General Data Protection Regulation (GDPR)
The General Data Protection Regulation (GDPR) is a regulation in EU law on data protection that affects the European Union (EU) and the European Economic Area (EEA). The GDPR's main goal is to give control to individuals over their personal data and to simplify the regulatory environment for international business by unifying the regulation within the EU. The regulation contains provisions and requirements relating to the processing of personal data of individuals who are located in the EEA, and applies to any enterprise, regardless of its location and the data subjects' citizenship or residence, that is processing the personal information of data subjects inside the EEA.
Processors of personal data must use appropriate technical and organisational measures to implement the data protection principles. Business processes that handle personal data must follow the principles and provide safeguards to protect data (for example, the full anonymisation pf personal information where appropriate). Information systems must be built with privacy in mind. For example, using the highest possible privacy settings must be used by default, so that the datasets are not publicly available by default and cannot be used to identify a subject. No personal data may be processed unless this processing is done under one of the six lawful bases specified by the GDPR (consent, contract, public task, vital interest, legitimate interest or legal requirement). When the processing is based on consent the data subject has the right to revoke it at any time.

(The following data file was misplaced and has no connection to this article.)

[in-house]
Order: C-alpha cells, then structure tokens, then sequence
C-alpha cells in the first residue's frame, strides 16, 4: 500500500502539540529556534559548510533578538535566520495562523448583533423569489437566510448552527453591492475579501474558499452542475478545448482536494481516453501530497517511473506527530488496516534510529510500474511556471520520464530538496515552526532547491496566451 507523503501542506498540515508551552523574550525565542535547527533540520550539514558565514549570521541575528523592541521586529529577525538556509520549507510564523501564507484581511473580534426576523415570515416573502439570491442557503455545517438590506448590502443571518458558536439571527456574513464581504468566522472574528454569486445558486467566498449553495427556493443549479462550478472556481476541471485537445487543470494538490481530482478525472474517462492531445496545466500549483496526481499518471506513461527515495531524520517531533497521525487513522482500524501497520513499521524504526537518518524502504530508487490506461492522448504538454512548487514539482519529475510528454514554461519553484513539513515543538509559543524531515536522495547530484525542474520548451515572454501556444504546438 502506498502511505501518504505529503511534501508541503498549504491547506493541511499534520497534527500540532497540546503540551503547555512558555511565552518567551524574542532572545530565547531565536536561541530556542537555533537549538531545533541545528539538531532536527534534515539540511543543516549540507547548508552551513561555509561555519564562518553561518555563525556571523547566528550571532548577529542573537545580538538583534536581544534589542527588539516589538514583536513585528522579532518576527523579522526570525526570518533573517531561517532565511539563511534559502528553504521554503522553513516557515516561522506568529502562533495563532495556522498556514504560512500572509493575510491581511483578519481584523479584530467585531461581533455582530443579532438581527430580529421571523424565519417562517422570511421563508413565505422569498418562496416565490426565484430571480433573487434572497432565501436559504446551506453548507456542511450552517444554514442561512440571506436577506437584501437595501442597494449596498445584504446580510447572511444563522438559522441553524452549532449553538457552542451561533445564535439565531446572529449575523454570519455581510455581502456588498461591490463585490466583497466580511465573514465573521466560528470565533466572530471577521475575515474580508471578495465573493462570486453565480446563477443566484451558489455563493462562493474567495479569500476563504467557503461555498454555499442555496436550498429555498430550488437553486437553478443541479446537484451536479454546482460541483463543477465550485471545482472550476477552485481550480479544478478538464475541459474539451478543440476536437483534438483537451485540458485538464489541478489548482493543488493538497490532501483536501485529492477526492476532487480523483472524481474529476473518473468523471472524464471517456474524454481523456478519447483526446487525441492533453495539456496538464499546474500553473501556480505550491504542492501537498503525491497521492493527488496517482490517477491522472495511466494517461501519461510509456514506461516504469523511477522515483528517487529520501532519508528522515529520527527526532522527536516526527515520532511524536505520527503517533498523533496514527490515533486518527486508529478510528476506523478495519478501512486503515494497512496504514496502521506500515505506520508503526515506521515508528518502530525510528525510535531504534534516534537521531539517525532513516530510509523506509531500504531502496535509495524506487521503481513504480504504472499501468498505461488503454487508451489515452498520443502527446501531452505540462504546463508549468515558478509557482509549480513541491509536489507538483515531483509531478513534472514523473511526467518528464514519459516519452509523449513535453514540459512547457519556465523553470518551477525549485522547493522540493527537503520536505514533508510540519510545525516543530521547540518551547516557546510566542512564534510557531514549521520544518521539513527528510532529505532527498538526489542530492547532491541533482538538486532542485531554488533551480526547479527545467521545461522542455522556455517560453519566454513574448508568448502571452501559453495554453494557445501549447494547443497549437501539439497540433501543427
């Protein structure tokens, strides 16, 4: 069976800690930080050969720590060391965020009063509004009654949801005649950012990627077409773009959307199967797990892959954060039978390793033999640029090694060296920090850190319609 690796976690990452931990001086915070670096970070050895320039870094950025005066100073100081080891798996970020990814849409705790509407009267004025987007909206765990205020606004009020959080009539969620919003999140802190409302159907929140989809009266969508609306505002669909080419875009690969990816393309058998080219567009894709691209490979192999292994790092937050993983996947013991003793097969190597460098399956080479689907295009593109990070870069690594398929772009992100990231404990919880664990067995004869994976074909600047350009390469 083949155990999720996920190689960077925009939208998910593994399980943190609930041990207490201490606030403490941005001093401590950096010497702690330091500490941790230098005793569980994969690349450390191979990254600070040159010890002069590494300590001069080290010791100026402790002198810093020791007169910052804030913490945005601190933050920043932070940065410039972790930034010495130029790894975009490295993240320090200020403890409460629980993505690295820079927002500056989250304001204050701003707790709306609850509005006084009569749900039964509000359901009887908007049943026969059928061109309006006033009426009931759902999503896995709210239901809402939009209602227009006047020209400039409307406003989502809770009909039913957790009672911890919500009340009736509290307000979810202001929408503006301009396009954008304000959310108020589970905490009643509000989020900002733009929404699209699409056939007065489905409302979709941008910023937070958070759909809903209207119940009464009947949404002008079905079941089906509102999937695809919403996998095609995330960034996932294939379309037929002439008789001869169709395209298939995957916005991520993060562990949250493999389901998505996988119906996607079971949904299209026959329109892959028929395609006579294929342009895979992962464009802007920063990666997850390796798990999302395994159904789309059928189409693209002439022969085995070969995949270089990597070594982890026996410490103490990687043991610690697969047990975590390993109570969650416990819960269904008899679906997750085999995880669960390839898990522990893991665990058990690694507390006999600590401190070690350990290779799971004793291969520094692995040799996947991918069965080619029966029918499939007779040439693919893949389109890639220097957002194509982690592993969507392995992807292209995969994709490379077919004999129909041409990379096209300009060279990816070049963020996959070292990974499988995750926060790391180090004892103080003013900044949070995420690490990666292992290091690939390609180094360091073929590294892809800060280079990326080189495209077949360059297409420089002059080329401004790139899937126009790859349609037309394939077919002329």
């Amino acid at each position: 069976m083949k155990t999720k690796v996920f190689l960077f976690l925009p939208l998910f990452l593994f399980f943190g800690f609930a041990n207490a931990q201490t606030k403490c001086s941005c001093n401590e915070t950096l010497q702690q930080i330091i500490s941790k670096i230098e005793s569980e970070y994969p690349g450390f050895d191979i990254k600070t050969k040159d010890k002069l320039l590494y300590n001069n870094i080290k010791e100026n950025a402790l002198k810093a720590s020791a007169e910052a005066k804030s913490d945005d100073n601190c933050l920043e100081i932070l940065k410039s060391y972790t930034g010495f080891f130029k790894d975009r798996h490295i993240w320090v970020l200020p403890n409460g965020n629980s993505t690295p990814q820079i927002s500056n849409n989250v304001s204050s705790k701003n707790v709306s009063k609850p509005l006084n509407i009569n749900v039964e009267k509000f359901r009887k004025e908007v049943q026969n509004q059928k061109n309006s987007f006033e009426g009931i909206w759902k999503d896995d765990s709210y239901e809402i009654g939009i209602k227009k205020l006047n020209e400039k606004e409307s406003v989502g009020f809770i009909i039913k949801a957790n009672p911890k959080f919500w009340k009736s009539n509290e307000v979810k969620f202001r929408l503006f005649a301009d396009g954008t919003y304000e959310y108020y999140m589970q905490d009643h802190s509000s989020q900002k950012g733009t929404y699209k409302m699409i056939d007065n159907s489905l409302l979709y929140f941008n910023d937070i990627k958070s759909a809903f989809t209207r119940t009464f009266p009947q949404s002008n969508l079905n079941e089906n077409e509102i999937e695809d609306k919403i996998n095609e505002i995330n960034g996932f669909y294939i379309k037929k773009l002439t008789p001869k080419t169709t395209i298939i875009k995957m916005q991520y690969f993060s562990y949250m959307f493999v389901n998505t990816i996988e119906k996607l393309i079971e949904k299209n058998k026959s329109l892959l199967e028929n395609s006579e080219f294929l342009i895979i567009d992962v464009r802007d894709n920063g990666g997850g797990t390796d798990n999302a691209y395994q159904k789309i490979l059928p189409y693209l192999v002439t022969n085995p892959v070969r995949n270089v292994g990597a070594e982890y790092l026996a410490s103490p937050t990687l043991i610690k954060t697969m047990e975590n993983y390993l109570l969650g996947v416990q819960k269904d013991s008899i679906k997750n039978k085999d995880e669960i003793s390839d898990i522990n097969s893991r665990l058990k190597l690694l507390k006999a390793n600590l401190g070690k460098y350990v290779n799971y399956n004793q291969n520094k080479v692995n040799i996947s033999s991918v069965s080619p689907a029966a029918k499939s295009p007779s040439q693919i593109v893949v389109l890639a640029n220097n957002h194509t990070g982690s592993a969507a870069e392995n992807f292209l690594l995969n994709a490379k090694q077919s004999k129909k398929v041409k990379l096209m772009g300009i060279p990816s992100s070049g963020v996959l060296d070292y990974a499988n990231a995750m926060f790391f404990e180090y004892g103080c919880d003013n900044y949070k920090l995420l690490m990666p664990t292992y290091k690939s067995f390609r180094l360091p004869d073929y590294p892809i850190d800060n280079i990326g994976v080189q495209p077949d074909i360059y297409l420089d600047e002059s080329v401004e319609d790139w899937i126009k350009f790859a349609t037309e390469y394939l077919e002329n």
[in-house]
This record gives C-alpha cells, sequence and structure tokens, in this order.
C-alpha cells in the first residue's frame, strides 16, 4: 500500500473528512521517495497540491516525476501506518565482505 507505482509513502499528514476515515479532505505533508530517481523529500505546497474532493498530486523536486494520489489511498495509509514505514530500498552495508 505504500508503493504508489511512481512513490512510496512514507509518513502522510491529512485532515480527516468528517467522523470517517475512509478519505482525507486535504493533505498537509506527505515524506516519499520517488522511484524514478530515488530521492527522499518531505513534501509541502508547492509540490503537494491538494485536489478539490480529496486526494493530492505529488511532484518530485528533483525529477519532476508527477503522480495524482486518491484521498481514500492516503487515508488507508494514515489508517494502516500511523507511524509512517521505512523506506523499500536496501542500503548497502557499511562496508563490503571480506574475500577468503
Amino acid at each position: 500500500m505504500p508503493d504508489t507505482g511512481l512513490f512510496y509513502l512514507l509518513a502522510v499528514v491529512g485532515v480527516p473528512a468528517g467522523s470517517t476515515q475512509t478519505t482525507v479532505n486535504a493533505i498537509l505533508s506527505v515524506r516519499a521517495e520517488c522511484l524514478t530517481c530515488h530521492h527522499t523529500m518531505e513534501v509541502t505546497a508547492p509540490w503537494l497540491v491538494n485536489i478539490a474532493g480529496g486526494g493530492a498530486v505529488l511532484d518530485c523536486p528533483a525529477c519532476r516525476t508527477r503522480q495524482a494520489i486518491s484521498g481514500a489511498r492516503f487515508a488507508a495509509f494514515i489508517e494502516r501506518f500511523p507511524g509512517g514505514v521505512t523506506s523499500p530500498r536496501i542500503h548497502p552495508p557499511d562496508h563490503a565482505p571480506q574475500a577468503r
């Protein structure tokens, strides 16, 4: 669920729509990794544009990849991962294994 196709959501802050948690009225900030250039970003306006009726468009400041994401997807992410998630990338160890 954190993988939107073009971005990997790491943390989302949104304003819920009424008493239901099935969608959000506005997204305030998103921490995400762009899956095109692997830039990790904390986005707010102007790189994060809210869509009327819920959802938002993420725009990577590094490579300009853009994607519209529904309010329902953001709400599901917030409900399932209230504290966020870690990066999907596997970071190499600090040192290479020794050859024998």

Data controllers must clearly disclose any data collection, declare the lawful basis and purpose for data processing, and state for how long the data is to be retained and if it is being shared with any third parties or outside of the EEA. Data subjects have the right to request a portable copy of the data collected by a controller in a common format, and they also have the right to have their data removed under certain circumstances. Public authorities, and businesses whose core activities consist of regular or systematic processing of personal data, are required to employ a data protection officer (DPO), who is responsible for adherence to the GDPR. Businesses must report data breaches to national supervisory authorities within 72 hours if they have an detrimental effect on user privacy. In extreme circumstances, violators of the GDPR may be fined up to €20 million or up to 4% of the annual turnover of the preceding financial year in case of an enterprise, whichever is the greater.